|Year||Home Value||Loan Balance||Home Equity||LTV|
Recommended: How Much Will a $300,000 Mortgage Cost You?
What Is a Good Amount of Home Equity?
Common wisdom says that it’s smart to keep at least 20% equity in your home. This is why many lenders limit your LTV to 80%. To borrow against your home, however, you’ll need more than 20% equity.
Fortunately, that’s not a problem for most homeowners. Research firm Black Knight recently estimated that Americans have $185,000 of “accessible” home equity on average, over and above the recommended 20%. This is mostly due to rising home values.
How Much Home Equity Can You Take Out?
The amount of equity you can take out depends on the lender and the type of loan. However, most lenders will allow you to borrow 80%-85% of your home’s appraised value. The other 15%-20% remains as a kind of financial cushion.
Tips on Increasing Home Equity
Your initial home equity is determined by your down payment. The larger the down payment, the more equity a homeowner has right off the bat. The average down payment among American homebuyers is currently 13%. But a down payment of 20% or more can qualify borrowers for more favorable mortgage rates.
After the down payment, home equity typically accumulates in three ways: monthly mortgage payments, appreciation, and home improvements. Beyond waiting for their home to appreciate, homeowners can increase their equity in several ways:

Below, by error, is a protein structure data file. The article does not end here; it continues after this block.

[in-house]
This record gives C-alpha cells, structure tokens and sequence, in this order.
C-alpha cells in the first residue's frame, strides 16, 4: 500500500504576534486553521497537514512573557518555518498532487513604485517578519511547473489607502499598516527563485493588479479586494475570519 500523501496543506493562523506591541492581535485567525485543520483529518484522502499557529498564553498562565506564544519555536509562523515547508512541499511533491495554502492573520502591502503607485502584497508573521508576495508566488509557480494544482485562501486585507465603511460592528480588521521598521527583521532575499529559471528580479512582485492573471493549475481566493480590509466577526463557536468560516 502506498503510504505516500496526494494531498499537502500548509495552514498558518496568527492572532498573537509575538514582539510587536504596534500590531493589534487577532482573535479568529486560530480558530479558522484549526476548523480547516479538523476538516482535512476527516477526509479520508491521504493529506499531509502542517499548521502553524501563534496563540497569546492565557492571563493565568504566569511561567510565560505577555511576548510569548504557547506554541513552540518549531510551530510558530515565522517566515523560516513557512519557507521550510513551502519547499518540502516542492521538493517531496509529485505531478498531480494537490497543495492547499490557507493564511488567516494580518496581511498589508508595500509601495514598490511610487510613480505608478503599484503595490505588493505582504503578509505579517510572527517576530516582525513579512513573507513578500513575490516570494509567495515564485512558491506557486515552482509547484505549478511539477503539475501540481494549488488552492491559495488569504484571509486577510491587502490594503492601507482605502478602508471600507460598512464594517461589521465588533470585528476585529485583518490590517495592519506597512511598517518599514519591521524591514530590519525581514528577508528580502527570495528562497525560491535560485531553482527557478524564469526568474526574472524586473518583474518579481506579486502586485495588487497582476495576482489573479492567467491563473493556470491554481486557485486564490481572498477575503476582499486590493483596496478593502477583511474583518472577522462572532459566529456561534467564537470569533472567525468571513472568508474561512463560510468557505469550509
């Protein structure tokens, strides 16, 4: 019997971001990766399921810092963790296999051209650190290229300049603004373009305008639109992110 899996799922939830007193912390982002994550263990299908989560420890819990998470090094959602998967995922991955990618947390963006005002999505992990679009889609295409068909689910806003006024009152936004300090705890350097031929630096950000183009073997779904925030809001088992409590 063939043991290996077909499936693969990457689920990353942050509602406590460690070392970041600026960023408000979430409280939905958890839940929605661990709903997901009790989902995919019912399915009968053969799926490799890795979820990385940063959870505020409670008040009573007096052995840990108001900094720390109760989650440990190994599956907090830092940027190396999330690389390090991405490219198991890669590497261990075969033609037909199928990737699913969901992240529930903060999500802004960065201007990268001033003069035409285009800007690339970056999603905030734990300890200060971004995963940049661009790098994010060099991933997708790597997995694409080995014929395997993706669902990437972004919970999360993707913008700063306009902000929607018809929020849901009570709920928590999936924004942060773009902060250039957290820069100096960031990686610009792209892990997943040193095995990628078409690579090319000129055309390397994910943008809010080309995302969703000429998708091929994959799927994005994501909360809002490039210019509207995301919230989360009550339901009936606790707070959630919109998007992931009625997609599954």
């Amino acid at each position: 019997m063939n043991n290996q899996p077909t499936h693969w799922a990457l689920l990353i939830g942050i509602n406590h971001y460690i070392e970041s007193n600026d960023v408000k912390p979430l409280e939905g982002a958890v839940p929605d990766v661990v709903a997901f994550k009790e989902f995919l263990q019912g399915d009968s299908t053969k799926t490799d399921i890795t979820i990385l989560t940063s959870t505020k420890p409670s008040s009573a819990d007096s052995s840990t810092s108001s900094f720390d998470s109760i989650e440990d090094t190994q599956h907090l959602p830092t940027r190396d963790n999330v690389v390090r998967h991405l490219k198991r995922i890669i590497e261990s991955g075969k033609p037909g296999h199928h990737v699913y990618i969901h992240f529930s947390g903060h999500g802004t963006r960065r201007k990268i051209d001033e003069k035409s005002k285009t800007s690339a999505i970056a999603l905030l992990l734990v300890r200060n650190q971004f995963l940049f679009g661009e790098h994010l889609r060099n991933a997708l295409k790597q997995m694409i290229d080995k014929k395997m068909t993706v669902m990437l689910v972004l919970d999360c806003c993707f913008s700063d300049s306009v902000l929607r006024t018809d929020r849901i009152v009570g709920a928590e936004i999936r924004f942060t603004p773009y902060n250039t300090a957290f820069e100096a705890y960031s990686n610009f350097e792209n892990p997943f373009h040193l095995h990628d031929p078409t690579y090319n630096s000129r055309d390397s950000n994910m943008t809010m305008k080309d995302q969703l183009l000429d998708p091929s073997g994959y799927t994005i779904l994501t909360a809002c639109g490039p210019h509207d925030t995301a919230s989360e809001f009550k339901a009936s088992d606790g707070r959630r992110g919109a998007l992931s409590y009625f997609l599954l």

Pay more than your minimum mortgage payment each month. The extra money will go toward your principal, increasing your equity more quickly. Learn how to pay off a 30-year mortgage in 15 years.
Make biweekly payments instead of monthly. Your mid-month payment will incrementally lower your interest due. And by the end of the year, you’ll have made an extra mortgage payment.
Make strategic home improvements. Certain updates increase your home’s value more than others. Learn which home improvements have the best ROI.
Refinance to a shorter-term loan. By refinancing to a 10- or 15-year mortgage instead of a standard 30-year, each mortgage payment will increase your equity at a faster rate.
Home equity is calculated by subtracting your mortgage payoff balance (found on your lender’s website) from your home’s current value. To get an accurate idea of your home’s market value, you’ll need an appraisal by your mortgage lender, which can cost $300-$450. Homeowners typically can’t borrow more than 80%-85% of their home equity.
If a homeowner doesn’t want to take out a home equity loan but needs cash, they might consider a Home Equity Line of Credit (HELOC). A HELOC allows owners to pull from their property’s equity continually over time. Borrowers can take only what they need at the moment. HELOCs use the home as collateral, which might not appeal to all borrowers.
A HELOC brokered by SoFi allows homeowners to access up to 95% of their home’s equity, or $500,000, and offers lower interest rates than personal loans. Borrow what you need to finance home improvements or consolidate debt.
Learn more about turning your home equity into cash with a HELOC brokered by SoFi.
Terms, conditions, and state restrictions apply. Not all products are available in all states. See SoFi.com/eligibility for more information.